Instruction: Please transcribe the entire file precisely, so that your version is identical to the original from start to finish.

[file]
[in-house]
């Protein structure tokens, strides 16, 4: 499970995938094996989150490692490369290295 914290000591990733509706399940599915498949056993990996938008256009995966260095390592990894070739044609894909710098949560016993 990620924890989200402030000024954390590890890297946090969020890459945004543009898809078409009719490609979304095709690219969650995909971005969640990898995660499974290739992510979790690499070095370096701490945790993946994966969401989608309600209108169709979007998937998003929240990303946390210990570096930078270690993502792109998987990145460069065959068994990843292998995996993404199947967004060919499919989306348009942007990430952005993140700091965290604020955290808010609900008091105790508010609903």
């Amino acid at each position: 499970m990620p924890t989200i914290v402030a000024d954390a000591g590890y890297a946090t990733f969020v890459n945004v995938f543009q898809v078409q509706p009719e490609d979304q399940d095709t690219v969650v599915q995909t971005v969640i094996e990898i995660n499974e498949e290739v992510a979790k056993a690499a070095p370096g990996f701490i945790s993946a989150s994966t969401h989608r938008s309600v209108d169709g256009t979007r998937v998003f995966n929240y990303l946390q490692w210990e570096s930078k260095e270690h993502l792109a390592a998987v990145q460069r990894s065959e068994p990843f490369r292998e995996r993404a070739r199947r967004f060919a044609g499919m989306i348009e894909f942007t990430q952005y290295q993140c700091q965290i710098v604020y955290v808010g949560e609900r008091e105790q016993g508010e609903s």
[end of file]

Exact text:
[in-house]
């Protein structure tokens, strides 16, 4: 499970995938094996989150490692490369290295 914290000591990733509706399940599915498949056993990996938008256009995966260095390592990894070739044609894909710098949560016993 990620924890989200402030000024954390590890890297946090969020890459945004543009898809078409009719490609979304095709690219969650995909971005969640990898995660499974290739992510979790690499070095370096701490945790993946994966969401989608309600209108169709979007998937998003929240990303946390210990570096930078270690993502792109998987990145460069065959068994990843292998995996993404199947967004060919499919989306348009942007990430952005993140700091965290604020955290808010609900008091105790508010609903």
């Amino acid at each position: 499970m990620p924890t989200i914290v402030a000024d954390a000591g590890y890297a946090t990733f969020v890459n945004v995938f543009q898809v078409q509706p009719e490609d979304q399940d095709t690219v969650v599915q995909t971005v969640i094996e990898i995660n499974e498949e290739v992510a979790k056993a690499a070095p370096g990996f701490i945790s993946a989150s994966t969401h989608r938008s309600v209108d169709g256009t979007r998937v998003f995966n929240y990303l946390q490692w210990e570096s930078k260095e270690h993502l792109a390592a998987v990145q460069r990894s065959e068994p990843f490369r292998e995996r993404a070739r199947r967004f060919a044609g499919m989306i348009e894909f942007t990430q952005y290295q993140c700091q965290i710098v604020y955290v808010g949560e609900r008091e105790q016993g508010e609903s």